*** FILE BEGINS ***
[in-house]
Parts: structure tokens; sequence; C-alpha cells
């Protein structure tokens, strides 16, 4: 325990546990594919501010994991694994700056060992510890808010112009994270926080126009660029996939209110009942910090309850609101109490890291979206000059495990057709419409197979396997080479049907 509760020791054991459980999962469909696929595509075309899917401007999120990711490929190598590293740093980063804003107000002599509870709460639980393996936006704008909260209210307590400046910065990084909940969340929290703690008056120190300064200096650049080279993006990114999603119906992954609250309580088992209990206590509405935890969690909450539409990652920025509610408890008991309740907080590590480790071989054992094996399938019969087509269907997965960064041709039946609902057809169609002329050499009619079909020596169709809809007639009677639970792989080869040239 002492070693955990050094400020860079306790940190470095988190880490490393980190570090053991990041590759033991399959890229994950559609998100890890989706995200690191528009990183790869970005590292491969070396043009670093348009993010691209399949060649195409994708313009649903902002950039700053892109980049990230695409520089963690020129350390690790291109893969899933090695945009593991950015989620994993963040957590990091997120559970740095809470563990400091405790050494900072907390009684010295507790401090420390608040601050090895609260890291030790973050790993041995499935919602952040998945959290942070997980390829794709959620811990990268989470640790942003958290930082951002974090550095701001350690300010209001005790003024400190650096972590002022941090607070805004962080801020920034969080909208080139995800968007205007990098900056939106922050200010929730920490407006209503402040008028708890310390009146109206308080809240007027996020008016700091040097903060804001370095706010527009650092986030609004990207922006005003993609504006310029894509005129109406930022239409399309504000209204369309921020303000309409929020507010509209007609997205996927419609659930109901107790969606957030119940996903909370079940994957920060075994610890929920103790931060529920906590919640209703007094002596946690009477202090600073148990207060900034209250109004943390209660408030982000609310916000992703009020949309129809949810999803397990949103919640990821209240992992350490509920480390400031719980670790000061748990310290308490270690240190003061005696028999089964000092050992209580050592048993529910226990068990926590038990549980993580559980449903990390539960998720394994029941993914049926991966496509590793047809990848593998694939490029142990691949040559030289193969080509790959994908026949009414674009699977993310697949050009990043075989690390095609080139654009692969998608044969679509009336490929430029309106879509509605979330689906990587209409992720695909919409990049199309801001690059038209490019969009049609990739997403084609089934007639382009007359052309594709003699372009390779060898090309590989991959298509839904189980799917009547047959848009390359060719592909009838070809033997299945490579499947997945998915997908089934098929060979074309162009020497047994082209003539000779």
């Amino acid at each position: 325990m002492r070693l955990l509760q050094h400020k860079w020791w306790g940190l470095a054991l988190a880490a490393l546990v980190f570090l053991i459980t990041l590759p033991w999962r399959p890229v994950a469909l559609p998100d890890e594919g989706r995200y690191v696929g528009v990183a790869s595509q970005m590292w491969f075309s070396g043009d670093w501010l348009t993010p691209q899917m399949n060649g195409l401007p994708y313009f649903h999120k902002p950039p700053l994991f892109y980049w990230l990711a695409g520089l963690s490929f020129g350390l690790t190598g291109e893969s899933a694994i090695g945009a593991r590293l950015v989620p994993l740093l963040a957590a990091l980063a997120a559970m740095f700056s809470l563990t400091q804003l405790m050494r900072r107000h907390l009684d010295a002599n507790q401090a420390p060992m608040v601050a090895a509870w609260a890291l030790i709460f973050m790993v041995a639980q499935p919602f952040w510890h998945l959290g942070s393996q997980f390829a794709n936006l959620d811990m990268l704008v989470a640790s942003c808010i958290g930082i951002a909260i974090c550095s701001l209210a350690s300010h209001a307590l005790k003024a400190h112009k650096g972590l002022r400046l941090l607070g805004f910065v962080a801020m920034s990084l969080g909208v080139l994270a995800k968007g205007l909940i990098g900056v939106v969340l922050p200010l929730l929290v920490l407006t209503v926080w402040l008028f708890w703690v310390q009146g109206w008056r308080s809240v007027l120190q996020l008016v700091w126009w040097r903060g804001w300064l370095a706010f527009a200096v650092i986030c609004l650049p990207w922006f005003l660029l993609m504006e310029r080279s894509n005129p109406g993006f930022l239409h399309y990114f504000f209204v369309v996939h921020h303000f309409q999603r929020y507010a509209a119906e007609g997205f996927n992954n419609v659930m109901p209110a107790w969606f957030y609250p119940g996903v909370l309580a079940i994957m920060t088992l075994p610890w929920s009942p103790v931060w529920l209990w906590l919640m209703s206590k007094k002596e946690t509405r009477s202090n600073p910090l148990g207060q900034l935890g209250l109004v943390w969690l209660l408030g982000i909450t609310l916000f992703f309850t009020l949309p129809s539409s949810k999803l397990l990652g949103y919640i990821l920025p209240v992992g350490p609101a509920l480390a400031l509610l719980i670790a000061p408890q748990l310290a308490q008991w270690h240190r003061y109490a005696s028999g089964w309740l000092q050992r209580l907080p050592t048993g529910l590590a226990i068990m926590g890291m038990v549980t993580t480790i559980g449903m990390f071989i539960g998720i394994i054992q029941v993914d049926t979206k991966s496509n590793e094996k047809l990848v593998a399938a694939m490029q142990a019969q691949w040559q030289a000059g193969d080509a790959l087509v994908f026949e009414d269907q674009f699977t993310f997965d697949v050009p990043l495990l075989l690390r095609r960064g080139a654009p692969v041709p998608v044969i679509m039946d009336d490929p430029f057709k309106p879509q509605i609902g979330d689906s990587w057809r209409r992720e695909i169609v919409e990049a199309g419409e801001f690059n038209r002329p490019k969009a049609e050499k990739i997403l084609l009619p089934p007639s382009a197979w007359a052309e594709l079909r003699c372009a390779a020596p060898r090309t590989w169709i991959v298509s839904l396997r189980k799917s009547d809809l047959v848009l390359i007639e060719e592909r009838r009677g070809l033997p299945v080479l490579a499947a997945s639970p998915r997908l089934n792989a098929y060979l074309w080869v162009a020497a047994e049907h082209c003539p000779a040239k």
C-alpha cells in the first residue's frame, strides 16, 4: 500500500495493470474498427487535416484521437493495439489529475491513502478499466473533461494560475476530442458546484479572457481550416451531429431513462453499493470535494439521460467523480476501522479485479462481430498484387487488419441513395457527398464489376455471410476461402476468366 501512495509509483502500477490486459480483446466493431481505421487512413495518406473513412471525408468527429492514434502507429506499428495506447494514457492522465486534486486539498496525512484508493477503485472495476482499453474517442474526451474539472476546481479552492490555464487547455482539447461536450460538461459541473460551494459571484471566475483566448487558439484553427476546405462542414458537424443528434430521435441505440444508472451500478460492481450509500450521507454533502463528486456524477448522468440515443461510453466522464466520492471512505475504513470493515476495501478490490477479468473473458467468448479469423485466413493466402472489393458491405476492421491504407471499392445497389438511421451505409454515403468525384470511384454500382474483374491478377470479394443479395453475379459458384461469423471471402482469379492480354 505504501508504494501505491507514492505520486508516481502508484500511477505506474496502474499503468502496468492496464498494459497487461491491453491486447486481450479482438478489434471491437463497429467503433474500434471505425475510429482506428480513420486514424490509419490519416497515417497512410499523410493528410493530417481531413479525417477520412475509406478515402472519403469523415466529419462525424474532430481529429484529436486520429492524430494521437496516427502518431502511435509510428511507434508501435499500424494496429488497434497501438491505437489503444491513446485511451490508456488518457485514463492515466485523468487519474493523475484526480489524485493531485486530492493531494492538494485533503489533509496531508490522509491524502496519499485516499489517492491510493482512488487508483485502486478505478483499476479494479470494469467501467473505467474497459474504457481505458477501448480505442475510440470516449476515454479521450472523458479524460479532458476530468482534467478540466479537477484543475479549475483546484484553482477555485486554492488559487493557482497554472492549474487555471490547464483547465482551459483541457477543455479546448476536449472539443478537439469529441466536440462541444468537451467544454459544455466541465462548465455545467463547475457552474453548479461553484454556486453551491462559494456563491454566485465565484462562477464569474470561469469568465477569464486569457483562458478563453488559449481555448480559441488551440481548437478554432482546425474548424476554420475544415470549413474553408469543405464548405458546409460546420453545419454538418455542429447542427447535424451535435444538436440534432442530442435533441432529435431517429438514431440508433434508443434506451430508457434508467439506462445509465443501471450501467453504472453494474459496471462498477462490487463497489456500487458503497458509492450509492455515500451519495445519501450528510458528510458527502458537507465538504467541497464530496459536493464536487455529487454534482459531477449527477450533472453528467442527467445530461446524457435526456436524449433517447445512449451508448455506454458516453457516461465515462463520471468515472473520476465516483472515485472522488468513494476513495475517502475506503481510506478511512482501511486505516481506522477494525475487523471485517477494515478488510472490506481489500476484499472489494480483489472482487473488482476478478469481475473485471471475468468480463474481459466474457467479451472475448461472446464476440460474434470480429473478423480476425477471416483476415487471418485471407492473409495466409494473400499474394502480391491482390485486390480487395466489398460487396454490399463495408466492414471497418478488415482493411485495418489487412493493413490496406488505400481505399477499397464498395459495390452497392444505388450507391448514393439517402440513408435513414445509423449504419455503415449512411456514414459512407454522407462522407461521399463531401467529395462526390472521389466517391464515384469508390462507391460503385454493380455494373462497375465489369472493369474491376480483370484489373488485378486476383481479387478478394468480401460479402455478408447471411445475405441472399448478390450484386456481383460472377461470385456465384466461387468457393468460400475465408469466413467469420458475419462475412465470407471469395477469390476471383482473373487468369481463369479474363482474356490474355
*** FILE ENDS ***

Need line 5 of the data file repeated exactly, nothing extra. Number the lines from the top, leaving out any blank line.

C-alpha cells in the first residue's frame, strides 16, 4: 500500500495493470474498427487535416484521437493495439489529475491513502478499466473533461494560475476530442458546484479572457481550416451531429431513462453499493470535494439521460467523480476501522479485479462481430498484387487488419441513395457527398464489376455471410476461402476468366 501512495509509483502500477490486459480483446466493431481505421487512413495518406473513412471525408468527429492514434502507429506499428495506447494514457492522465486534486486539498496525512484508493477503485472495476482499453474517442474526451474539472476546481479552492490555464487547455482539447461536450460538461459541473460551494459571484471566475483566448487558439484553427476546405462542414458537424443528434430521435441505440444508472451500478460492481450509500450521507454533502463528486456524477448522468440515443461510453466522464466520492471512505475504513470493515476495501478490490477479468473473458467468448479469423485466413493466402472489393458491405476492421491504407471499392445497389438511421451505409454515403468525384470511384454500382474483374491478377470479394443479395453475379459458384461469423471471402482469379492480354 505504501508504494501505491507514492505520486508516481502508484500511477505506474496502474499503468502496468492496464498494459497487461491491453491486447486481450479482438478489434471491437463497429467503433474500434471505425475510429482506428480513420486514424490509419490519416497515417497512410499523410493528410493530417481531413479525417477520412475509406478515402472519403469523415466529419462525424474532430481529429484529436486520429492524430494521437496516427502518431502511435509510428511507434508501435499500424494496429488497434497501438491505437489503444491513446485511451490508456488518457485514463492515466485523468487519474493523475484526480489524485493531485486530492493531494492538494485533503489533509496531508490522509491524502496519499485516499489517492491510493482512488487508483485502486478505478483499476479494479470494469467501467473505467474497459474504457481505458477501448480505442475510440470516449476515454479521450472523458479524460479532458476530468482534467478540466479537477484543475479549475483546484484553482477555485486554492488559487493557482497554472492549474487555471490547464483547465482551459483541457477543455479546448476536449472539443478537439469529441466536440462541444468537451467544454459544455466541465462548465455545467463547475457552474453548479461553484454556486453551491462559494456563491454566485465565484462562477464569474470561469469568465477569464486569457483562458478563453488559449481555448480559441488551440481548437478554432482546425474548424476554420475544415470549413474553408469543405464548405458546409460546420453545419454538418455542429447542427447535424451535435444538436440534432442530442435533441432529435431517429438514431440508433434508443434506451430508457434508467439506462445509465443501471450501467453504472453494474459496471462498477462490487463497489456500487458503497458509492450509492455515500451519495445519501450528510458528510458527502458537507465538504467541497464530496459536493464536487455529487454534482459531477449527477450533472453528467442527467445530461446524457435526456436524449433517447445512449451508448455506454458516453457516461465515462463520471468515472473520476465516483472515485472522488468513494476513495475517502475506503481510506478511512482501511486505516481506522477494525475487523471485517477494515478488510472490506481489500476484499472489494480483489472482487473488482476478478469481475473485471471475468468480463474481459466474457467479451472475448461472446464476440460474434470480429473478423480476425477471416483476415487471418485471407492473409495466409494473400499474394502480391491482390485486390480487395466489398460487396454490399463495408466492414471497418478488415482493411485495418489487412493493413490496406488505400481505399477499397464498395459495390452497392444505388450507391448514393439517402440513408435513414445509423449504419455503415449512411456514414459512407454522407462522407461521399463531401467529395462526390472521389466517391464515384469508390462507391460503385454493380455494373462497375465489369472493369474491376480483370484489373488485378486476383481479387478478394468480401460479402455478408447471411445475405441472399448478390450484386456481383460472377461470385456465384466461387468457393468460400475465408469466413467469420458475419462475412465470407471469395477469390476471383482473373487468369481463369479474363482474356490474355